NYC LGBT Historic Sites Project To Receive Prestigious Trustees’ Award From the National Trust for Historic Preservation

November 4, 2022
By: A.A. Cristi

The NYC LGBT Historic Sites Project’s work to identify and document NYC’s place-based LGBT history is being honored by the National Trust for Historic Preservation today, Friday, November 4th, at 4PM EST with their Trustees’ Award for Organizational Excellence, one of our field’s highest honors. The award will be given at the PastForward Conference, in a ceremony hosted by old house icon Bob Vila.

“Our Project makes visible historic narratives that have been actively erased or willfully ignored by the larger culture for generations. By reconnecting LGBT history to physical, extant sites, we create a visceral connection that instills pride and fosters a sense of belonging to a larger community. We know this work inspires other marginalized groups whose history is part of the full American story,” said Ken Lustbader, co-director of the NYC LGBT Historic Sites Project.

NYC LGBT Historic Sites Project group photo“This national award helps amplify the importance of documenting LGBT historic places and including these stories in the broader telling of American history. One of our Project’s most rewarding elements is connecting LGBT people around the world to their own history, much of which has long been hidden and intentionally erased. We hope this award encourages people to embrace LGBT history in their communities.” – Amanda Davis, manager of the NYC LGBT Historic Sites Project

“Each year at the PastForward Conference we come together to recognize those making a real difference in historic preservation. This year’s recipients embody not just the preservation of American history, but also demonstrate how preserving historic places can play a key role in addressing critical issues of today, including climate change, equality, and housing.” – Paul Edmondson, president and CEO of the National Trust for Historic Preservation.

Since its founding in 2015, the Project has now identified, researched and mapped over 400 sites across New York City’s five boroughs which connect the public viscerally to the places – residences, bars and venues, public spaces, and more – where LGBT people have contributed to American culture.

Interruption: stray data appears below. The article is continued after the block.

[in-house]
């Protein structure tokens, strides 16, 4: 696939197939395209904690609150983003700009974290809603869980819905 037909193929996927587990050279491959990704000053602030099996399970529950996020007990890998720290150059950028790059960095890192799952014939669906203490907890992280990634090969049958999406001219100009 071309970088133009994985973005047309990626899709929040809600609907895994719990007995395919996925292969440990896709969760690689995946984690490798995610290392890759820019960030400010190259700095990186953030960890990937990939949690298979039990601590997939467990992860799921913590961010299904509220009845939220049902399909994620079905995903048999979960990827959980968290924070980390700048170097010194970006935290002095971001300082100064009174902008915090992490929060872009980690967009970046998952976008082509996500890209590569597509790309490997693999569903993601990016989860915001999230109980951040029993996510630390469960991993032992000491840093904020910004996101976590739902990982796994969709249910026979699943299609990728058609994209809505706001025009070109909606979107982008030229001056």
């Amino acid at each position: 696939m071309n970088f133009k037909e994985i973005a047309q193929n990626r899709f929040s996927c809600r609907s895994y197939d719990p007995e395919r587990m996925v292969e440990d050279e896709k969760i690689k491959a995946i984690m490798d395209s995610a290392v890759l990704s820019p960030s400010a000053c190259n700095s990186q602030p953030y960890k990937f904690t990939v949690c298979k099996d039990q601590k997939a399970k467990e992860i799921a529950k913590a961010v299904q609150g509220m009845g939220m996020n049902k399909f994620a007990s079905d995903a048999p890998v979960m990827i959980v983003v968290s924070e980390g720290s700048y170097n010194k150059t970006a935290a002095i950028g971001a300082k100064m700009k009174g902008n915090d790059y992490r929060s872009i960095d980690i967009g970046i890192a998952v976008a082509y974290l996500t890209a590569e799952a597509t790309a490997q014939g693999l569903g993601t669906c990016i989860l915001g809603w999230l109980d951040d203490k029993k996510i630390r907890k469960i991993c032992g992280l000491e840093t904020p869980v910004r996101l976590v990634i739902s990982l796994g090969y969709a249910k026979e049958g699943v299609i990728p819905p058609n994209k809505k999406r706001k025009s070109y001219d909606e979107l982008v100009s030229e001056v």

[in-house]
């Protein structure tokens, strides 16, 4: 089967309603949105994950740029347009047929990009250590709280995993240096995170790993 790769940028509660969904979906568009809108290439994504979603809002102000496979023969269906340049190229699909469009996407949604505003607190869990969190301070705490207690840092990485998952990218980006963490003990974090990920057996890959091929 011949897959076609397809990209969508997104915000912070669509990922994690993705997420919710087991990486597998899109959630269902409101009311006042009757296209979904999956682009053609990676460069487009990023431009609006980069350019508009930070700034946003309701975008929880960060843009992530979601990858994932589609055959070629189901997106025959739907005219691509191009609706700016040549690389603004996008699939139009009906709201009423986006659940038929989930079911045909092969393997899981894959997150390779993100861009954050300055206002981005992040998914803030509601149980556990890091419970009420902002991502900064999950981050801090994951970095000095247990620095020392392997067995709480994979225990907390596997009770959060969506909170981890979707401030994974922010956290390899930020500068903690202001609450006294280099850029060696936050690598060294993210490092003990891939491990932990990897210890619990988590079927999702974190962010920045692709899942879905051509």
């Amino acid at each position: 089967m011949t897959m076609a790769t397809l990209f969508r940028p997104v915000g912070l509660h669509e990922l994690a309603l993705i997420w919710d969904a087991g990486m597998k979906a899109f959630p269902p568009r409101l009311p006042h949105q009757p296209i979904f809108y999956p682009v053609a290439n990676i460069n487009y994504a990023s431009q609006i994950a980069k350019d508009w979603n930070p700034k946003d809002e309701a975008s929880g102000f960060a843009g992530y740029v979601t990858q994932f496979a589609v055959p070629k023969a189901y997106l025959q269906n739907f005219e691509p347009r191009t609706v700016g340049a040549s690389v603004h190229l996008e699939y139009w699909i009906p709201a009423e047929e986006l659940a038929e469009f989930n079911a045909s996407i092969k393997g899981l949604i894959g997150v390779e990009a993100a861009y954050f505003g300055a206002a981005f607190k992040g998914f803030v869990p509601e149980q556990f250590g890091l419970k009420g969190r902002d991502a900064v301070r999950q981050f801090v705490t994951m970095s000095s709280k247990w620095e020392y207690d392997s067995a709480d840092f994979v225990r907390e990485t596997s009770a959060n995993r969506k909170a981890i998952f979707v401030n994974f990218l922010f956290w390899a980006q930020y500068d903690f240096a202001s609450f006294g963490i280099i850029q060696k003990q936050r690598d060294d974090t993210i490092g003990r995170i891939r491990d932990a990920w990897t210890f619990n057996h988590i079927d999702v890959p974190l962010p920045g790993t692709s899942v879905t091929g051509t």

About the Trust’s selection of the Project for the 2022 Trustees’ Award for Organizational Excellence: The NYC LGBT Historic Sites Project is a nationally-recognized and influential cultural heritage initiative and educational resource that identifies and documents diverse extant LGBT sites from the 17th century to 2000. The only permanent organization of its kind in the US, the project staff have created an interactive website, National Register nominations, publications and public programs, and school educational materials, among other resources. Sitting at the intersection of historic preservation and social justice, the organization has been particularly eager to document LGBT sites associated with women and Black, Asian, Latinx, trans, and gender-variant communities. In the near future, they hope to prioritize local sites of LGBT history associated with Indigenous and Two Spirit Peoples.

The NYC LGBT Historic Sites Project, launched in 2015 by preservation professionals, is an award-winning cultural heritage initiative and educational resource documenting and presenting historic sites connected to the LGBT community throughout New York City. Its website, including an interactive map, features over 375 diverse places from the 17th century to 2000 that are important to LGBT history and illustrate the community’s influence on NYC and American culture.

The project researches and nominates LGBT sites to the National Register, advocates for the official recognition of LGBT historic sites, provides walking tours (also accessible through a free-app), presents lectures, engages the community through events, develops educational programs for New York City public school students, and disseminates its content through robust social media channels. Its goal is to make an invisible history visible while fostering pride and awareness.

See the original article at Broadway World here.